FRESNO, Calif. (KFSN) -- An older apartment complex could be the reason a fire left dozens without a home in northeast Fresno.
The fire, that tore through 14 units and eight cars at the Maplewood Apartments on Sunday, could have been much smaller if the building met new code standards.
Maplewood Apartments near Fresno State was built nearly 40 years ago.
And because of that it did not have to follow current code guidelines.
Firefighters say there are a couple things that could have prevented the blaze from spreading so quickly.
The first involves where it started - that dumpster.
The second is a sprinkler system which was not installed in the units.
Fresno Fire Deputy Chief Rich Cabral says the blaze ignited in a dumpster.
It was sitting underneath a carport, something that is currently a code violation.
But not at this complex, because the building was built in 1980, and an update to the code was not made until five years later.
"Basically when a building is constructed, it's under the fire codes that exist at that particular time," Cabral says.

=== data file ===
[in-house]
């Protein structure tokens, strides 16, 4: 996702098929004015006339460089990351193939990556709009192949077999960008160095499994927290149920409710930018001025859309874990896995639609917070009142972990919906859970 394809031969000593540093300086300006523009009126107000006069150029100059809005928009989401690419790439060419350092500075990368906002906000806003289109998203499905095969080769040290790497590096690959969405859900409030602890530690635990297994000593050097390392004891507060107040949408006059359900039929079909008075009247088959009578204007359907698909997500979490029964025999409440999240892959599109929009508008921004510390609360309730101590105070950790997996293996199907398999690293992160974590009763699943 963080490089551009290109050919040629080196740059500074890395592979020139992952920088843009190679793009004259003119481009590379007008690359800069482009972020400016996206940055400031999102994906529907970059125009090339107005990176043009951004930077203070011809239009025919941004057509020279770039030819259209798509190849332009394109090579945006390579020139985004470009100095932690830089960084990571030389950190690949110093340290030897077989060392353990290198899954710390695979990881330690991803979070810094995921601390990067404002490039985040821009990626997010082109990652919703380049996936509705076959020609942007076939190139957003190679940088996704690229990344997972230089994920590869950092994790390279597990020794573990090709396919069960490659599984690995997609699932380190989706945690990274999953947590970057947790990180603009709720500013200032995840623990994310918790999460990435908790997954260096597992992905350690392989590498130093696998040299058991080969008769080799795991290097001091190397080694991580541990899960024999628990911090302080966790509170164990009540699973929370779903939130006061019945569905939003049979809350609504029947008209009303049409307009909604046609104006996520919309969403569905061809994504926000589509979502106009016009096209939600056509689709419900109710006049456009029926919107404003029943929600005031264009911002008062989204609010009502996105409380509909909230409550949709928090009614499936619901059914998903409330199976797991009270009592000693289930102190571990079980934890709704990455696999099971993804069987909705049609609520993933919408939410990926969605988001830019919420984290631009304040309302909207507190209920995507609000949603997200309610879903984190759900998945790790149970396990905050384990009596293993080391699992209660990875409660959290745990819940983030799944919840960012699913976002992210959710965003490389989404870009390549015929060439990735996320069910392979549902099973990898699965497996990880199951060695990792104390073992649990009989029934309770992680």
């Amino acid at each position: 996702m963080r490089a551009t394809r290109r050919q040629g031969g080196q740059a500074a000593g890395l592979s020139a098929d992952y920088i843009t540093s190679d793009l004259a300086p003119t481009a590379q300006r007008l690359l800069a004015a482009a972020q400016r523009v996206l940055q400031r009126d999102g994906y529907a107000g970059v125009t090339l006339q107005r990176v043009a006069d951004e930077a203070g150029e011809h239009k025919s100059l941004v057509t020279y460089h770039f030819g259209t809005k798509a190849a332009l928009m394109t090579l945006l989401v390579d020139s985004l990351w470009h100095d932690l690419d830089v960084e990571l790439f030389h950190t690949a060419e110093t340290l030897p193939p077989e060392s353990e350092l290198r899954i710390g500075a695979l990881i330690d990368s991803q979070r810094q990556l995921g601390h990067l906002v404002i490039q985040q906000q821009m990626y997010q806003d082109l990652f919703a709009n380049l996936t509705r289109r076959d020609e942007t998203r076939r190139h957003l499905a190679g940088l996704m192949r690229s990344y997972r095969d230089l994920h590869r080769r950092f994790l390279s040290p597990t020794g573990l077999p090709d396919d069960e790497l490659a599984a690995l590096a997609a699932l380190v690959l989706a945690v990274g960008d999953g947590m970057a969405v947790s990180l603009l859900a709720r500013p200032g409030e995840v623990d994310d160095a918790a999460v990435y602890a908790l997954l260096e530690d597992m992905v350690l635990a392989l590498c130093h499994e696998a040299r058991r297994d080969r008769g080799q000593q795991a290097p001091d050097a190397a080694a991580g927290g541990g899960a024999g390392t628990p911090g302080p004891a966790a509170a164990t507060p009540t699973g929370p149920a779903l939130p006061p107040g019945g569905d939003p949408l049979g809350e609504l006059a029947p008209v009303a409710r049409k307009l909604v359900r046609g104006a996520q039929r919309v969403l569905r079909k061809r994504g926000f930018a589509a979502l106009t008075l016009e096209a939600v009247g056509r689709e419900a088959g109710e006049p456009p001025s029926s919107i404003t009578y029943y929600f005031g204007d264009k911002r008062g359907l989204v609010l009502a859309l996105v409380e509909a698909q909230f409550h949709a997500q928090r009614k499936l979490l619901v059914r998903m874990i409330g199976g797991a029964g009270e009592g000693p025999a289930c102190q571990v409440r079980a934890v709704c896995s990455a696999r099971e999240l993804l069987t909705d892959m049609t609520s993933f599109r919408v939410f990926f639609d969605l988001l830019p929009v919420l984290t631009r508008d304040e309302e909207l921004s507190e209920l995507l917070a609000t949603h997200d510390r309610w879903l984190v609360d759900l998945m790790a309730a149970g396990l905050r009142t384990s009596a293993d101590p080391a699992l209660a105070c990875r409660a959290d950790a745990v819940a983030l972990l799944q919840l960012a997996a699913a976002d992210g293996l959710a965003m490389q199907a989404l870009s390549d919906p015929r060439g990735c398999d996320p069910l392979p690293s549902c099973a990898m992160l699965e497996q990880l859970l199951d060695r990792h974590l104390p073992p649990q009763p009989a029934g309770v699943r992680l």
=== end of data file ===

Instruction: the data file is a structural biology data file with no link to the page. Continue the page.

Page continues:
Those codes also did not require sprinklers inside the units.
"I can't help but think what a single sprinkler head would have done - probably 15 gallons of water per minute would have held that fire in check," Cabral says.
These were codes that some neighbors believe should be enforced on all buildings.
"You still have to kind of maintain it where people are living. You're responsible for them, you're taking rent from them," said one.
And all of this was coupled with the non-working fire hydrant.
Despite it passing inspection last December, firefighters were unable to get it to work - another factor that made battling this raging blaze challenging for those racing against time to save lives.
What could have helped control the fire near Fresno State that destroyed 14 homes